Wednesday, September 18

I learned three things (again)

Swapping between mountain bikes makes my head hurt, but sometimes I wanna ride squish and not rigid and vice versa.  The time between rides on each individual bike is usually enough for me to forget whatever issues I might have noticed the last time I rode it.

Case(s) in point.

I'd swapped from my big sticky meats on the Vassago Meatplow V.8 to something lighter earlier this year.

The OG rubber I built the bike up with in the beginning.

Well, a couple back-to-back rides in Pisgah with moist conditions and the Rekon 2.6 (60 TPI and  no Maxx Terra rubber compound) was nowhere near as inspiring as the Minion had been.  I shoulda changed them after the first pants shattening ride, but I didn't.  Anyways, the Vassago is built to be my Pisgah bike, and I shouldn't be making compromises where things really matter.

Minion DHF WT 2.5 with Maxx Terra and Agressor 2.3 back on the bike.  This past weekend's ride in a moistened Pisgah was all the buenos.


Thing two.

The Stepcast 34.

I bought this fork because the Stepcast 32 was the first fork in a long time that I didn't hate. Sure, it was a bit spindly looking, and the 100mm of travel wasn't quite enough... so surely this SC 34 would be the fork for me.  I swear I set this fork up after consulting the manual for suggestions on air spring pressure, rebound, slow speed compression, and volume spacers.  I swear I did... because I didn't do that initially with my SC 32, and it was a little off... until I finally looked at the manual.

Despite all my previous knowledge and experience, the 34 did not perform like the 32.  I could ride the 32 in open mode almost 90% of the time, but with the 34, I would drop it into "medium" mode whenever the descending chunk was slow and ploppy.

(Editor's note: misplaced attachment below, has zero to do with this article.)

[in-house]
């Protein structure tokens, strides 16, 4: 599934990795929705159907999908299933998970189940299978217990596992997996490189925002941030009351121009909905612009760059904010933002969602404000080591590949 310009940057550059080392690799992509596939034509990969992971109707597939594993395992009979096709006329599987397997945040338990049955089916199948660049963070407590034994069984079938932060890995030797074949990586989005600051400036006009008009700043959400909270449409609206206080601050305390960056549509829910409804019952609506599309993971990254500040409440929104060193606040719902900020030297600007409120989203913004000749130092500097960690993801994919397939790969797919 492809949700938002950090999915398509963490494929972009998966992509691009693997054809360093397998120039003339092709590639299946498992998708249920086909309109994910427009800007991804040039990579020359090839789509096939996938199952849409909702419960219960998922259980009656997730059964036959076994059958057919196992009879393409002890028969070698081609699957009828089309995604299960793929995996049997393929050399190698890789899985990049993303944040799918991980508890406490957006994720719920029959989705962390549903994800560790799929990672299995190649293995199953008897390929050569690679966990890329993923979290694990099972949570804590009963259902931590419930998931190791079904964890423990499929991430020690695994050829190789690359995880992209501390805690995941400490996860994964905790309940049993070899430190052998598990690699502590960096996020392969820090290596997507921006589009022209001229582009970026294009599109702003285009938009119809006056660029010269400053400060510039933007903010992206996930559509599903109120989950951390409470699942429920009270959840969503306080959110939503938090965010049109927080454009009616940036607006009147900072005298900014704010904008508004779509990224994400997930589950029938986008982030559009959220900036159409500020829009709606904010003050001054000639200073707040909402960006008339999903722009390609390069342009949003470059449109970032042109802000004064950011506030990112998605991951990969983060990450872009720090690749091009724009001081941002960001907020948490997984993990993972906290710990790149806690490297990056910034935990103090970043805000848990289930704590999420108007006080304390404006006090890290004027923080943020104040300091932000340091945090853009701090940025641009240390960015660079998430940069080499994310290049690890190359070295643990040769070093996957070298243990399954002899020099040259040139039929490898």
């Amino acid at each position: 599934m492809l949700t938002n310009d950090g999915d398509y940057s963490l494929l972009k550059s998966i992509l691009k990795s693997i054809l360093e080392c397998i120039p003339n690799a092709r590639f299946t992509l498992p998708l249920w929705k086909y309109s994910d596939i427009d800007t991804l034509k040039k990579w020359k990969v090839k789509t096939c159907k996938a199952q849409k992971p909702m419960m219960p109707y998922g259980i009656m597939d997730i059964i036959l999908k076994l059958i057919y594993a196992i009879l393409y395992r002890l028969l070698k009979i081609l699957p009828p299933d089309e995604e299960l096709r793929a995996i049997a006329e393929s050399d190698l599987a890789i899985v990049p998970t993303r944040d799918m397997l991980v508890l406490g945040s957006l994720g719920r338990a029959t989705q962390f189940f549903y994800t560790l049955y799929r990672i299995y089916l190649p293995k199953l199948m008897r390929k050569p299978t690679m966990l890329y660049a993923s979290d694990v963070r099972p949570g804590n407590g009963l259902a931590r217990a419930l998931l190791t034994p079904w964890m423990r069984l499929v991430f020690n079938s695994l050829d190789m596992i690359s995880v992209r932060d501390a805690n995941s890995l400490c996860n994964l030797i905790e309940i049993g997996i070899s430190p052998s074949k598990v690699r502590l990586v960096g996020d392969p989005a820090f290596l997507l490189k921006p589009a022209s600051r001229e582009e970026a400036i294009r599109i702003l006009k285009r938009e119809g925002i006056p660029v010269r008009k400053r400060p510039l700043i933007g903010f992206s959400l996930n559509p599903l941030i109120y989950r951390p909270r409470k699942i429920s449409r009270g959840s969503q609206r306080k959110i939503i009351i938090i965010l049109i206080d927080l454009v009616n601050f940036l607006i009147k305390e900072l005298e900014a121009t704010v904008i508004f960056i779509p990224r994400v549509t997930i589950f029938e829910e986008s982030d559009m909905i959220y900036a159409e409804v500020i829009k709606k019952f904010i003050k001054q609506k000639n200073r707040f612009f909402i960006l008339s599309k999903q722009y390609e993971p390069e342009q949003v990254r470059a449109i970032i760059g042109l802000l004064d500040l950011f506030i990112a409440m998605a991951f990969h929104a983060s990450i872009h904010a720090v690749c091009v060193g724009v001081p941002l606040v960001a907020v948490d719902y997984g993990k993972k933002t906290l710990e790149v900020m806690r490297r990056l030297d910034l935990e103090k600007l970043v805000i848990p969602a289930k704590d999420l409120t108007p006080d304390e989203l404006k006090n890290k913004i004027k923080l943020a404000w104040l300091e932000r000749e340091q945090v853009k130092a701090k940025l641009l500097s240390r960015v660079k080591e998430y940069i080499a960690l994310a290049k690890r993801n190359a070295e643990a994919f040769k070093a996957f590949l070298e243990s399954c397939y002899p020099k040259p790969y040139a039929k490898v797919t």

Three Pisgah rides ago, Togie said, "Why don't you bump up the low speed compression damping?"

"Unhhhhh... because.... manual... unnnhh... I set it up months ago... I forget?"

This last ride, I finally said the hell with it and started fiddling with my knob.

Guess what?

The fork performs in the manner that I expected it to when I bought it based on how the 32 handled slow speed, bigger hits.


I can go back to riding around in "open" mode most of the time and not have to reach down and fiddle with my shit.

This is truly buenos (although it coulda been that way for months).

Thing three.

I mentioned that two of us flatted on the same rock on Saturday.  I was one of the flattened. 


I heard the tire bottom out on the rim.  Such a comforting noise when you hear it.  Seconds later... moosh, moosh, moosh.  Get off, quick spin of the wheel, see some bubbles at the edge of the rim, break out a tire plug, try to stab the hole I can't see... no success.

And then I notice TruckerCo Cream squirting out from the tread area.  Makes sense for this kinda impact.  Guess I'll put in a tube... but then the squirting stops and I remember that I just mounted this tire with fresh sealant a couple weeks ago and then I get to actually spinning and shaking the sealant in the general direction of both holes...

Everything sealed.

Keep in mind, my calorie-starved brain wasn't thinking clearly at the time, but I'll let this serve as a reminder (hopefully I remember) that I should always give the sealant a chance before I start breaking out plugs or unfurling a tube... also to check my sealant levels every few months.  TruckerCo has saved my ass plenty of times, and you will not find a more effective and economical option out there.

Live, learn, forget... repeat.


eric said...

5 sponsors covered in 1 post!! Bravo

Nebo said...

Love TruckerCo. Their brake pads are awesome too and they got them to fit nearly every brake ever made. P.S. I'm not a paid spokesman.

hellbelly said...

TruckerCo pads are the biz and now I may have to have at their cream. Keep yr dirty thoughts to yrself.